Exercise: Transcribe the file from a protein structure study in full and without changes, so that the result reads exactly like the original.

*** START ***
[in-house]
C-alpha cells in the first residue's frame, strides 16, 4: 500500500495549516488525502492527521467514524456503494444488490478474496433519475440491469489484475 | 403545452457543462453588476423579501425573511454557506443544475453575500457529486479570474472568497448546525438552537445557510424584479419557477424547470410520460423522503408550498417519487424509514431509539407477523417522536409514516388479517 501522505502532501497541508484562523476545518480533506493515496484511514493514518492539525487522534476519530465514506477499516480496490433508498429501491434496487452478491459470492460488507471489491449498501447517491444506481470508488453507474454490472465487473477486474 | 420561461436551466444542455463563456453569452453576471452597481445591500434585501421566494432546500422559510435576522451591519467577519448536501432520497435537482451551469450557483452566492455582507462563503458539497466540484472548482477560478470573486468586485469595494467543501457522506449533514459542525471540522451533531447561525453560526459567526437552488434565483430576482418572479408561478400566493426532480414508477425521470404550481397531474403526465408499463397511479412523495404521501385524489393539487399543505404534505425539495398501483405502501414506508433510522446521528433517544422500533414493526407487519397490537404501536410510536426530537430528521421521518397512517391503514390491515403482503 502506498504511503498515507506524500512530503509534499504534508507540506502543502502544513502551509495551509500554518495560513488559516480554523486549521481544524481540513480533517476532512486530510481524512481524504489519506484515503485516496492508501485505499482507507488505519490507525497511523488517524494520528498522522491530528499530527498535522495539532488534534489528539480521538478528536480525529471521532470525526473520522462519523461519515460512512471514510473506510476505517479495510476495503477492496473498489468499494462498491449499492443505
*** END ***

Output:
[in-house]
C-alpha cells in the first residue's frame, strides 16, 4: 500500500495549516488525502492527521467514524456503494444488490478474496433519475440491469489484475 | 403545452457543462453588476423579501425573511454557506443544475453575500457529486479570474472568497448546525438552537445557510424584479419557477424547470410520460423522503408550498417519487424509514431509539407477523417522536409514516388479517 501522505502532501497541508484562523476545518480533506493515496484511514493514518492539525487522534476519530465514506477499516480496490433508498429501491434496487452478491459470492460488507471489491449498501447517491444506481470508488453507474454490472465487473477486474 | 420561461436551466444542455463563456453569452453576471452597481445591500434585501421566494432546500422559510435576522451591519467577519448536501432520497435537482451551469450557483452566492455582507462563503458539497466540484472548482477560478470573486468586485469595494467543501457522506449533514459542525471540522451533531447561525453560526459567526437552488434565483430576482418572479408561478400566493426532480414508477425521470404550481397531474403526465408499463397511479412523495404521501385524489393539487399543505404534505425539495398501483405502501414506508433510522446521528433517544422500533414493526407487519397490537404501536410510536426530537430528521421521518397512517391503514390491515403482503 502506498504511503498515507506524500512530503509534499504534508507540506502543502502544513502551509495551509500554518495560513488559516480554523486549521481544524481540513480533517476532512486530510481524512481524504489519506484515503485516496492508501485505499482507507488505519490507525497511523488517524494520528498522522491530528499530527498535522495539532488534534489528539480521538478528536480525529471521532470525526473520522462519523461519515460512512471514510473506510476505517479495510476495503477492496473498489468499494462498491449499492443505